Employment of athletes, coaches, umpires, and related workers is expected to grow much faster than the average for all occupations through 2018. Very keen competition is expected for jobs at the highest levels of sports with progressively more favorable opportunities in lower levels of competition.
Employment of athletes, coaches, umpires, and related workers is expected to increase by 23 percent from 2008 to 2018, which is much faster than the average for all occupations. A larger population overall that will continue to participate in organized sports for entertainment, recreation, and physical conditioning will boost demand for these workers, particularly for coaches, umpires, sports instructors, and other related workers. Job growth also will be driven by the increasing number of retirees who are expected to participate more in leisure activities such as golf and tennis, which require instruction. Additionally, the demand for private sports instruction is expected to grow among young athletes as parents try to help their children reach their full potential. Future expansion of new professional teams and leagues may create additional openings for all of these workers.
Additional coaches and instructors are expected to be needed as school and college athletic programs expand. Population growth is expected to cause the construction of additional schools, but funding for athletic programs often is cut first when budgets become tight. Still, the popularity of team sports often enables shortfalls to be offset with the assistance from fundraisers, booster clubs, and parents. In colleges, most of the expansion is expected to be in women's sports.
Persons who are State-certified to teach academic subjects are likely to have the best prospects for obtaining coaching and instructor jobs in schools. The need to replace the many high school coaches will provide most coaching opportunities.
Competition for professional athlete jobs will continue to be extremely keen. In major sports, such as basketball and football, only about 1 in 5,000 high school athletes becomes professional in these sports. The expansion of nontraditional sports may create some additional opportunities. Because most professional athletes' careers last only a few years due to debilitating injuries and age, annual replacement needs for these jobs is high, creating some job opportunities. However, the talented young men and women who dream of becoming sports superstars greatly outnumber the number of openings.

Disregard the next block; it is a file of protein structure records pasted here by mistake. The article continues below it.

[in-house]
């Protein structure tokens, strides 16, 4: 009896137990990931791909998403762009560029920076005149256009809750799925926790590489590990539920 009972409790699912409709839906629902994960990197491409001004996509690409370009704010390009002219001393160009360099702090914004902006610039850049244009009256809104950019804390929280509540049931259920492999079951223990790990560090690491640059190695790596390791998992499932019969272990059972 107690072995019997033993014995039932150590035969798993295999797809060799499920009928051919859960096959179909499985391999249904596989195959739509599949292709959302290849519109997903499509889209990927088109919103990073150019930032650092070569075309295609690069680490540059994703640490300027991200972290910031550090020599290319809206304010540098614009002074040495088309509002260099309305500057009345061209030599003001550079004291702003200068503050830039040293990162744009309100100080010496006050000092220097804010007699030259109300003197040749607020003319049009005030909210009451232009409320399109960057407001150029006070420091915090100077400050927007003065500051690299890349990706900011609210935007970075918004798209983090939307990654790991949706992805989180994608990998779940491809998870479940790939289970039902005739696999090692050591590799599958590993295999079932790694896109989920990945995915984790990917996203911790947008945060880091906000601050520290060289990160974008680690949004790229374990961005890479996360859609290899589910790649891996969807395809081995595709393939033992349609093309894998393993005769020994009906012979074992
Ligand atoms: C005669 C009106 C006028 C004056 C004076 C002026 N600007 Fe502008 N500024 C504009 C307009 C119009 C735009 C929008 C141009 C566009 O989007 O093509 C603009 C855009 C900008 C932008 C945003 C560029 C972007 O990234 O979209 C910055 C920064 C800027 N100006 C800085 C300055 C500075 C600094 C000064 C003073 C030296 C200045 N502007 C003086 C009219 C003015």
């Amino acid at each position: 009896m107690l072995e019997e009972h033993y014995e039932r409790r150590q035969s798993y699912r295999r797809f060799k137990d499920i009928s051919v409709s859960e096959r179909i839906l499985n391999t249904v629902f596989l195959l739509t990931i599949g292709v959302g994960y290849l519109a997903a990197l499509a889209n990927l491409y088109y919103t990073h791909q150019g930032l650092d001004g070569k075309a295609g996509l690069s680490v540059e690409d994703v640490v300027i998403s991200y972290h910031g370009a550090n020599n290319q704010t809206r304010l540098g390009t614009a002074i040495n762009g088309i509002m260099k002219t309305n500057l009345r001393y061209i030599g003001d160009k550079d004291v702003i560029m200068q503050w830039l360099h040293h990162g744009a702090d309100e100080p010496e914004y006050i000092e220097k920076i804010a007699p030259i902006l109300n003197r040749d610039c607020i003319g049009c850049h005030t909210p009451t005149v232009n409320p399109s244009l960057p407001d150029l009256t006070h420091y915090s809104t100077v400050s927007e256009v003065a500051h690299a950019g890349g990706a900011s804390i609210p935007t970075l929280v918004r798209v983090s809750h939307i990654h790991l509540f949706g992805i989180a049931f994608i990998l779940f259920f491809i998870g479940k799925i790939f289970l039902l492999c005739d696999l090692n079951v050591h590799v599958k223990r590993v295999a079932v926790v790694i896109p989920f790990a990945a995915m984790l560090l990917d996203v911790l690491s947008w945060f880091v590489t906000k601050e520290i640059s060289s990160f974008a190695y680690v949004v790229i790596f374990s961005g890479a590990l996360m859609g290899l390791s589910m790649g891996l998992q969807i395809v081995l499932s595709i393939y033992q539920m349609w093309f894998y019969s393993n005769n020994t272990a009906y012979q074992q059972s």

Opportunities should be best for persons seeking part-time umpire, referee, and other sports official jobs at the high school level. Coaches in girls' and women's sports may have better opportunities and face less competition for positions. Competition is expected for higher paying jobs at the college level and will be even greater for jobs in professional sports. Competition should be keen for paying jobs as scouts, particularly for professional teams, because the number of available positions is limited.
Athletes, coaches, umpires, and related workers held about 258,100 jobs in 2008. Coaches and scouts held 225,700 jobs; athletes and sports competitors, 16,500; and umpires, referees, and other sports officials, 15,900. About half of all athletes, coaches, umpires, and related workers worked part time or maintained variable schedules. Many sports officials and coaches receive such small and irregular payments for their services—occasional officiating at club games, for example—that they may not consider themselves employed in these occupations, even part time.
Among those employed in wage and salary jobs, 52 percent held jobs in public and private educational services. About 13 percent worked in amusement, gambling, and recreation industries, including golf and tennis clubs, gymnasiums, health clubs, judo and karate schools, riding stables, swim clubs, and other sports and recreation facilities. Another 6 percent worked in the spectator sports industry.
About 16 percent of workers in this occupation were self-employed, earning prize money or fees for lessons, scouting, or officiating assignments. Many other coaches and sports officials, although technically not self-employed, have such irregular or tenuous working arrangements that their working conditions resemble those of self-employment.
Some previous work-related skill, knowledge, or experience maybe helpful in these occupations, but usually is not needed. For example, a drywall installer could benefit from experience in installing dry wall, but an inexperienced person could learn the job fairly easily.
These occupations usually require a high school diploma and may require some vocational training or job related course work. In some cases, you may need an associate's or bachelor's degree.
Employees in these occupations need anywhere from a few months to one year of working with experienced employees.
Drywall installers, fire inspectors, flight attendants, pharmacy technicians, retail salespersons, and bank tellers.
In these occupations you can often use your knowledge and skills to help others.
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For information about sports officiating for team and individual sports, contact:
- National Association of Sports Officials, 2017 Lathrop Ave., Racine, WI 53405. Internet: http://www.naso.org
For additional information related to individual sports, refer to the organization that represents the sport.
Sources: O*Net data version 12.0
Occupational Outlook Handbook
Department of Labor
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